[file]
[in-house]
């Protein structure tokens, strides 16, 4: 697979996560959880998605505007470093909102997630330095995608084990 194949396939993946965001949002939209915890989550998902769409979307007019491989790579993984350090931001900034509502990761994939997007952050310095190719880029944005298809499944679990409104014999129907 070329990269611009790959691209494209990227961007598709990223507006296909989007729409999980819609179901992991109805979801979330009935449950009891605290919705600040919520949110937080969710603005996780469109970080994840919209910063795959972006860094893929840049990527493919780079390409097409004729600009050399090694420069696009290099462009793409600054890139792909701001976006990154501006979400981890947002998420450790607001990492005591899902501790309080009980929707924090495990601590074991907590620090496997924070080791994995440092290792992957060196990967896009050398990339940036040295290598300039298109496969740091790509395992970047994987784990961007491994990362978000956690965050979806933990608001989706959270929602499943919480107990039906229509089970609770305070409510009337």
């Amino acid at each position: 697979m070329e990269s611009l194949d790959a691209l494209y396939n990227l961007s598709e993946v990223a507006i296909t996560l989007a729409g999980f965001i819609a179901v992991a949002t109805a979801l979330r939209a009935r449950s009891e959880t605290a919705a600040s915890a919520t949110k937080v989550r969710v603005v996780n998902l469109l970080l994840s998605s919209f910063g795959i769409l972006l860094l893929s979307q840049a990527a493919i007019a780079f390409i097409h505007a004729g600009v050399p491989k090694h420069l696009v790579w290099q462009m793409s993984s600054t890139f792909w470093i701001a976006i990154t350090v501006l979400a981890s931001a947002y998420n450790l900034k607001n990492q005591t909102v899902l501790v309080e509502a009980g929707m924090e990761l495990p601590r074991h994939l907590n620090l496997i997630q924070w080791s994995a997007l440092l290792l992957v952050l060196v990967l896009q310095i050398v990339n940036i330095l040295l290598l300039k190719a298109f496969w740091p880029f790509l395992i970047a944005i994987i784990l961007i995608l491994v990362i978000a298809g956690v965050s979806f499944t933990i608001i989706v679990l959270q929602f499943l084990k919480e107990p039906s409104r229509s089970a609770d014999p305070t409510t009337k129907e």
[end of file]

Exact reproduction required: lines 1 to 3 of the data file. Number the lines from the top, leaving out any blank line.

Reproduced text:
[in-house]
């Protein structure tokens, strides 16, 4: 697979996560959880998605505007470093909102997630330095995608084990 194949396939993946965001949002939209915890989550998902769409979307007019491989790579993984350090931001900034509502990761994939997007952050310095190719880029944005298809499944679990409104014999129907 070329990269611009790959691209494209990227961007598709990223507006296909989007729409999980819609179901992991109805979801979330009935449950009891605290919705600040919520949110937080969710603005996780469109970080994840919209910063795959972006860094893929840049990527493919780079390409097409004729600009050399090694420069696009290099462009793409600054890139792909701001976006990154501006979400981890947002998420450790607001990492005591899902501790309080009980929707924090495990601590074991907590620090496997924070080791994995440092290792992957060196990967896009050398990339940036040295290598300039298109496969740091790509395992970047994987784990961007491994990362978000956690965050979806933990608001989706959270929602499943919480107990039906229509089970609770305070409510009337």
């Amino acid at each position: 697979m070329e990269s611009l194949d790959a691209l494209y396939n990227l961007s598709e993946v990223a507006i296909t996560l989007a729409g999980f965001i819609a179901v992991a949002t109805a979801l979330r939209a009935r449950s009891e959880t605290a919705a600040s915890a919520t949110k937080v989550r969710v603005v996780n998902l469109l970080l994840s998605s919209f910063g795959i769409l972006l860094l893929s979307q840049a990527a493919i007019a780079f390409i097409h505007a004729g600009v050399p491989k090694h420069l696009v790579w290099q462009m793409s993984s600054t890139f792909w470093i701001a976006i990154t350090v501006l979400a981890s931001a947002y998420n450790l900034k607001n990492q005591t909102v899902l501790v309080e509502a009980g929707m924090e990761l495990p601590r074991h994939l907590n620090l496997i997630q924070w080791s994995a997007l440092l290792l992957v952050l060196v990967l896009q310095i050398v990339n940036i330095l040295l290598l300039k190719a298109f496969w740091p880029f790509l395992i970047a944005i994987i784990l961007i995608l491994v990362i978000a298809g956690v965050s979806f499944t933990i608001i989706v679990l959270q929602f499943l084990k919480e107990p039906s409104r229509s089970a609770d014999p305070t409510t009337k129907e």